Facebook, Twitter, YouTube praised for “steady progress” quashing illegal hate speech in Europe

Facebook, Twitter, YouTube praised for “steady progress” quashing illegal hate speech in Europe
From TechCrunch - January 19, 2018

Facebook, Twitter and YouTube are likely to be breathing a little easier in Europe after getting a pat on the back from regional lawmakers for making steady progress on removing illegal hate speech.

Last week the European Commission warned it could still draw up legislation to try to ensure illegal content is removed from online platforms if tech firms do not step up their efforts.

Germany has already done so for, implementing a regime of fines of up to 50M for social media firms that fail to promptly remove illegal hate speech, though the EC is generally eyeing a wider mix of illegal content when it talks tough on this topicincluding terrorist propaganda and even copyrighted material.

Today, on the specific issue of illegal hate speech on social media, it was sounding happy with the current voluntary approach. It also announced that two more social media platformsInstagram and Google+have joined the program.

In 2016 Facebook, Twitter, YouTube and Microsoft signed up to a regional Code of Conduct on illegal hate speech, committing to review the majority of reported hate speech within 24 hours andfor valid reportsremove posts within that timeframe too.

The Commission has been monitoring their progress on social media hate speech, specifically to see whether they are living up to what they agreed in the Code of Conduct.

Today it gave the findings from its third reviewreporting that the companies are removing 70 per cent of notified illegal hate speech on average, up from 59 per cent in the second evaluation, and 28 per cent when their performance was first assessed in 2016.

Last year, Facebook and YouTube announced big boosts to the number of staff dealing with safety and content moderation issues on their platforms, following a series of content scandals and a cranking up of political pressure (which, despite the Commission giving a good report now, has not let up in every EU Member State).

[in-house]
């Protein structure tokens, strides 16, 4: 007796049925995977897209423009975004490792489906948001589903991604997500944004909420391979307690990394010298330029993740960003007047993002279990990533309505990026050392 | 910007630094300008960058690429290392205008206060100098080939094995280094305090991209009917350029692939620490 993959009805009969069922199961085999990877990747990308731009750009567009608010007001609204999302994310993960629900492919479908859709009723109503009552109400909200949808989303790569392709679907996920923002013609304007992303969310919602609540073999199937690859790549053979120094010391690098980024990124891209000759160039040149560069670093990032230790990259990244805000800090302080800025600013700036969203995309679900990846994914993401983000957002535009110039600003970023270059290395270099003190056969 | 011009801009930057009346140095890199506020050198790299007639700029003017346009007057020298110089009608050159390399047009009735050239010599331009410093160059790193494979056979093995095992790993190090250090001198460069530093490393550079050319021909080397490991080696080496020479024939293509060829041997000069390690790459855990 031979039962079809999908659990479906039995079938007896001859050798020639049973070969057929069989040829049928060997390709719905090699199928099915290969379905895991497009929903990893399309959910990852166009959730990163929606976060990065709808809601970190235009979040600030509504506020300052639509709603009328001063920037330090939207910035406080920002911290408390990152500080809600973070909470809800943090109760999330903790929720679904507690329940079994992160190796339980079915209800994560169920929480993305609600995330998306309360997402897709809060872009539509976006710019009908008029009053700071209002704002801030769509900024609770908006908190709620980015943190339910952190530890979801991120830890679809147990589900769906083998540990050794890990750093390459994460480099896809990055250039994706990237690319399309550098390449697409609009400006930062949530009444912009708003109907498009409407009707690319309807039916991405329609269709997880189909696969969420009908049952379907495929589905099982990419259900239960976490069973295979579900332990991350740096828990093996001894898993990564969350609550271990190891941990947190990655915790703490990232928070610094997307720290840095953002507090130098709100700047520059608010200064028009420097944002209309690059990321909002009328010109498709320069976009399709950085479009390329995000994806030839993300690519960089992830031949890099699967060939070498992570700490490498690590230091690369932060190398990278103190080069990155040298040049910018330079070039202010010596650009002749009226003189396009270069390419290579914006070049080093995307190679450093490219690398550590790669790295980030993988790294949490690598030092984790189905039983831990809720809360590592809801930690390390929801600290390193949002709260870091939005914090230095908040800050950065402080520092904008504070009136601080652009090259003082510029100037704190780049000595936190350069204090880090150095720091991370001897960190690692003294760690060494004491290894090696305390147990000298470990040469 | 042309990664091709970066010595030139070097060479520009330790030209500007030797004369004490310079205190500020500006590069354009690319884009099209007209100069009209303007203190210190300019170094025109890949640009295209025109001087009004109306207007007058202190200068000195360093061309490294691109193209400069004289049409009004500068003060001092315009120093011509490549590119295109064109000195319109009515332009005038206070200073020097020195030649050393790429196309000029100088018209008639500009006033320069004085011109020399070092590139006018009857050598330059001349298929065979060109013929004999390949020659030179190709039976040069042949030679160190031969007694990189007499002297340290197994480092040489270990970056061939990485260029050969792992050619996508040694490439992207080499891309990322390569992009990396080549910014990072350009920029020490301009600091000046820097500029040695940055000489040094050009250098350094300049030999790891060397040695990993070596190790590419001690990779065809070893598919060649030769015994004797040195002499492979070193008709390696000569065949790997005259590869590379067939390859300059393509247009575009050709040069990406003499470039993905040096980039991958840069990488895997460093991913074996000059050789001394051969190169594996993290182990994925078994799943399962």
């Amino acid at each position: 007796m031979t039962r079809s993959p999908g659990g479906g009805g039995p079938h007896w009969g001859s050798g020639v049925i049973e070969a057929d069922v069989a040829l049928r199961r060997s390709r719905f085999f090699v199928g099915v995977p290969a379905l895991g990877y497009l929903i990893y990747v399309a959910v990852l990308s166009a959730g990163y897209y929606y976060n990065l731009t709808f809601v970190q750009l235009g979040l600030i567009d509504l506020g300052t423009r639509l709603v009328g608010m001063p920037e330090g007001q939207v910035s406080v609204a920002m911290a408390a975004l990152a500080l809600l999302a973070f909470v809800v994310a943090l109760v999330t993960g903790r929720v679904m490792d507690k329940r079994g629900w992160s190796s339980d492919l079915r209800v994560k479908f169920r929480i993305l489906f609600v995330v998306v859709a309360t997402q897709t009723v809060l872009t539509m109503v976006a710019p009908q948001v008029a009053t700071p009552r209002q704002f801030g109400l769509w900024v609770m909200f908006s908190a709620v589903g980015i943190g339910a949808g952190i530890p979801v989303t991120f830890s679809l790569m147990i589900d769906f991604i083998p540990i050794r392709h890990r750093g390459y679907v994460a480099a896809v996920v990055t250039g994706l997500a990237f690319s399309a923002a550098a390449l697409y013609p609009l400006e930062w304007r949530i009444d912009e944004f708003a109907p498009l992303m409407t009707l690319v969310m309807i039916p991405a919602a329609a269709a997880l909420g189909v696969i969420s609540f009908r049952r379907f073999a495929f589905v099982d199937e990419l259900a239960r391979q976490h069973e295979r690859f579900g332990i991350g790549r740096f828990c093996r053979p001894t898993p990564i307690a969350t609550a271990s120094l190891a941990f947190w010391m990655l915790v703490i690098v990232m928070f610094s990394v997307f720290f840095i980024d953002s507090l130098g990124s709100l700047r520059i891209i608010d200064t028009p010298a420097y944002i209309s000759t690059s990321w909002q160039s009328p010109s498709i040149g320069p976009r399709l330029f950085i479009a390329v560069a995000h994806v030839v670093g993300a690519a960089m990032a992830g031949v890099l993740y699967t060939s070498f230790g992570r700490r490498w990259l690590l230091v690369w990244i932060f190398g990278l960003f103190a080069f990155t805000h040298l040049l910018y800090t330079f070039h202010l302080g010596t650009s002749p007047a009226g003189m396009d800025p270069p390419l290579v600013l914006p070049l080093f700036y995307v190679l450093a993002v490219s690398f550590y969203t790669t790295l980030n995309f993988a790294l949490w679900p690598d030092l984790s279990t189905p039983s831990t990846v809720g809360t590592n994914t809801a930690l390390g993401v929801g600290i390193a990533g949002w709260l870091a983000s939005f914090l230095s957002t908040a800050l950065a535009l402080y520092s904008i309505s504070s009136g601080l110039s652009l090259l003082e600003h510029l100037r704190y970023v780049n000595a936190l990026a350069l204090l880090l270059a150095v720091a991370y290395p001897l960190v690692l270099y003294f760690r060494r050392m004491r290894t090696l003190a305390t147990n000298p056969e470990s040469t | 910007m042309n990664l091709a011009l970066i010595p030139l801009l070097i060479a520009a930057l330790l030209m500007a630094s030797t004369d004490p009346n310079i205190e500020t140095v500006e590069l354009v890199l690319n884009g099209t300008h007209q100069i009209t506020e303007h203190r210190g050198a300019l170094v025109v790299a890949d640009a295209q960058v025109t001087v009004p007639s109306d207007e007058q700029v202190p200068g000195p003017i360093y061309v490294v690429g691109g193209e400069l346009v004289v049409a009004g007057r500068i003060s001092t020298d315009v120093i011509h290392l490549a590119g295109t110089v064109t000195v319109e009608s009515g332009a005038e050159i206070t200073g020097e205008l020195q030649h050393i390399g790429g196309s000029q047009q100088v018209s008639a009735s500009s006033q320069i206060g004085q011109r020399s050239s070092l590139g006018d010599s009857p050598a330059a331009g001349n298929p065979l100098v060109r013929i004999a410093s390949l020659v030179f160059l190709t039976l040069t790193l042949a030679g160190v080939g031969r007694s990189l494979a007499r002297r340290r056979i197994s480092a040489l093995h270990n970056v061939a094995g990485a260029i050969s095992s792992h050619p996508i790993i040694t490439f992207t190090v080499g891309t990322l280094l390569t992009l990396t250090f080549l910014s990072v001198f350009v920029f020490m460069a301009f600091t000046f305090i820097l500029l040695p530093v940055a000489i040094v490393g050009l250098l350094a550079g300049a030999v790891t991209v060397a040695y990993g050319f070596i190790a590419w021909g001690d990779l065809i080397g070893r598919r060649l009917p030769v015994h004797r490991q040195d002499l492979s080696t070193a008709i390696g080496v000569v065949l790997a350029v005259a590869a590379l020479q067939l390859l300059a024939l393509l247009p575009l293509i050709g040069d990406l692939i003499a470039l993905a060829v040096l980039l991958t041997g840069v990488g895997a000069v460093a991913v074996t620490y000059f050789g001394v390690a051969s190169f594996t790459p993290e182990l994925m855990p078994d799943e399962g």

Also under fire over hate speech on its platform last year,Twitterbroadened its policies around hateful conduct and abusive behaviorenforcing the more expansive policies from December.

Asked during a press conference whether the EC would now be less likely to propose hate speech legislation for social media platforms, Justice, Consumers and Gender Equality commissioner Vra Jourov replied in the affirmative.

Yes, she said. Now I see this as more probable that we will proposealso to the ministers of justice and all the stakeholders and within the Commissionthat we want to continue this [voluntary] approach.

Though the commissioner also emphasized she was not talking about other types of censured online content, such as terrorist propaganda and fake news. (On the latter, for instance, Frances president said last monthhe will introduce an anti-fake news election law aimed at combating malicious disinformation campaigns.)

With the wider aspects of platforms we are looking at coming forward with more specific steps which could be taken to tighten up the response to all types of illegal content before the Commission reaches a decision on whether legislation will be required, Jourov added.

She noted that some Member States justice ministers are open to a new EU-level law on social media and hate speechin the event they judge the voluntary approach to have failedbut said other ministers take a hands off view on the issue.

Having these quite positive results of this third assessment I will be stronger in promoting my view that we should continue the way of doing this through the Code of Conduct, she added.


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